Asem to slam Israel over settlements

A two-day Asia-Europe summit of 46 countries opened in Brussels, the EU capital, Monday with the European Union pledging to be both a stronger international player and stronger partner for the Asia region.

The Asia-Europe Meeting (Asem), which meets every two years, is a forum for dialogue that began in 1996 but now represents 60 per cent of the world population.

His Majesty the Sultan and Yang Di-Pertuan of Brunei Darussalam is attending the two-day summit.

His Majesty attended the welcoming ceremony where the monarch met King Albert II of Belgium at the Royal Palace in Brussels prior to the Asem.

Earlier, on the sidelines of the ASEM 8 Summit, His Majesty met European Commission head Jose Manuel Barroso for talks during their working session at the EU headquarters.

His Majesty also had a meeting with the President of the European Council Herman Van Rompuy.

Opening the meeting, to be followed Wednesday with China-EU and South Korea-EU summits, EU president Herman Van Rompuy said "the European Union is committed to be a stronger actor on the world stage and a stronger partner for Asia".

"The 27 heads of state and government," he went on "decided that the EU needs to look East. Not only in words, but also in facts."

The meeting brings together the 27 EU nations, the 10-member Association of Southeast Asian Nations (Asean), as well as China, Japan, South Korea, India, Pakistan and Mongolia.

Australia, New Zealand and Russia this year join the forum.

European and Asian leaders are set to criticise Israel's decision to resume building settlements on Palestinian land and call on the country to open full access to the Gaza Strip, according to a draft statement prepared for a summit ending Tuesday.

Israel had imposed a 10-month moratorium on settlement building in the West Bank at the end of 2009, as part of a bid to galvanise peace talks. But it allowed the freeze to lapse a week ago, despite the fact that direct talks with the Palestinians had just re-started.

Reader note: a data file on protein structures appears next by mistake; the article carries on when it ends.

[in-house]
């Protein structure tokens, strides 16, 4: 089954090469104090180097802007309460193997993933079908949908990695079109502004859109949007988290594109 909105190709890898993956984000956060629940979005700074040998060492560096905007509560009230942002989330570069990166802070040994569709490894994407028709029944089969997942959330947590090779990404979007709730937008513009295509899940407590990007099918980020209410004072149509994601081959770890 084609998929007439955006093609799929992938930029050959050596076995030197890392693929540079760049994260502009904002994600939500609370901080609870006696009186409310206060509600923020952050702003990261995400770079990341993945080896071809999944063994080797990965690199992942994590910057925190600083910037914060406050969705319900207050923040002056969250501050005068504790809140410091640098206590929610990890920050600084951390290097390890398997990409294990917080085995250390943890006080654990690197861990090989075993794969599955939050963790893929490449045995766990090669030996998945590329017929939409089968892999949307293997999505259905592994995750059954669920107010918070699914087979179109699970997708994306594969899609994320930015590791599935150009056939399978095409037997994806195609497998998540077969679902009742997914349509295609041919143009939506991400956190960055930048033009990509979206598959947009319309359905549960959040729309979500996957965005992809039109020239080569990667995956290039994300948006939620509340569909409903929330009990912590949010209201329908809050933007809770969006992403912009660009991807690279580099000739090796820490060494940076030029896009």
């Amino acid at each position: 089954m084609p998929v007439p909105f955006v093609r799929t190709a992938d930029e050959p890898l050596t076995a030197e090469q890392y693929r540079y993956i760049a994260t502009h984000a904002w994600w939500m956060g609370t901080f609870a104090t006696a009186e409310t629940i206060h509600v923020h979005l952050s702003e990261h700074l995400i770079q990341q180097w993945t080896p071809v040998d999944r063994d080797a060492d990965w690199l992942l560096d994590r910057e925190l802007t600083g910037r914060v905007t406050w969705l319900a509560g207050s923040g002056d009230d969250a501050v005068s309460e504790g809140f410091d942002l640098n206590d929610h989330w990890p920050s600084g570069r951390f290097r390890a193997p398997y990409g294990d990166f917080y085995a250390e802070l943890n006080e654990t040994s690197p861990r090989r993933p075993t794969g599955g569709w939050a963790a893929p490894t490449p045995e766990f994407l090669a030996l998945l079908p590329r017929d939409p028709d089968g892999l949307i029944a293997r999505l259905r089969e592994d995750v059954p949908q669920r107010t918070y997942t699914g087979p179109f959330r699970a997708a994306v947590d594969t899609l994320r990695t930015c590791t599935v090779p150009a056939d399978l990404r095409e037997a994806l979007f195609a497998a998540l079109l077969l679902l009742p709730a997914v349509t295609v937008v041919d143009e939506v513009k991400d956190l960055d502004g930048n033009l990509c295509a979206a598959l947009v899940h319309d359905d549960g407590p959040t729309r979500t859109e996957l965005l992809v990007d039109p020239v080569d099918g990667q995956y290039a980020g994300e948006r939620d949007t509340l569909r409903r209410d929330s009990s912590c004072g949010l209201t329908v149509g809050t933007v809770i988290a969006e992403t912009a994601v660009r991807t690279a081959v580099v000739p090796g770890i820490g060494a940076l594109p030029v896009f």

Leaders at the Aseam summit "regretted the Israeli decision not to extend the moratorium" and "recalled that settlements are illegal under international law", a draft statement seen by the German Press Agency dpa reads.

The Israeli move cast a chill over the newly reopened peace talks and provoked outrage across the Arab world.

"The parties must now engage with determination to overcome the obstacles and find a satisfactory way for the negotiations to continue and gather momentum," the draft reads.

The leaders and top politicians at the two-day summit - representing 27 European Union and 19 Asian countries - also called on Israel to provide more access to Gaza.

Recent measures to lift the Gaza blockade "are important steps, yet full implementation and complementary measures are needed in order to achieve a fundamental change of policy that would allow for the reconstruction and economic recovery of Gaza," the draft reads.

Leaders are also due to express "deep concern" over the sinking of a South Korean warship in March and the accusation that North Korea was responsible.

The sinking of the frigate Cheonan sparked threats of war between Pyongyang and Seoul. If approved, the statement of the Aseam summit in Brussels would carry weight, because China - the North's top ally - is a key member of the forum.

Summit leaders "expressed their deep concern" over the sinking and "stressed the importance of preventing further such attacks".

The draft summit statement makes no mention of an international report, commissioned by South Korea, which laid the blame for the sinking of the Cheonan on the North.

But it calls for "all parties to fulfil their commitments" under regional and United Nations resolutions "which provide the framework for (North Korea) to abandon all nuclear weapons and existing nuclear programmes in a complete, verifiable and irreversible manner."

At the same time, it praises the two Koreas for relaunching a family reunion process and calls for "joint efforts to create the circumstances to resume" six-party talks on the nuclear programme.

Leaders at the summit still have to approve the text and could insert changes or delete some passages. - Borneo Bulletin (5th October 2010)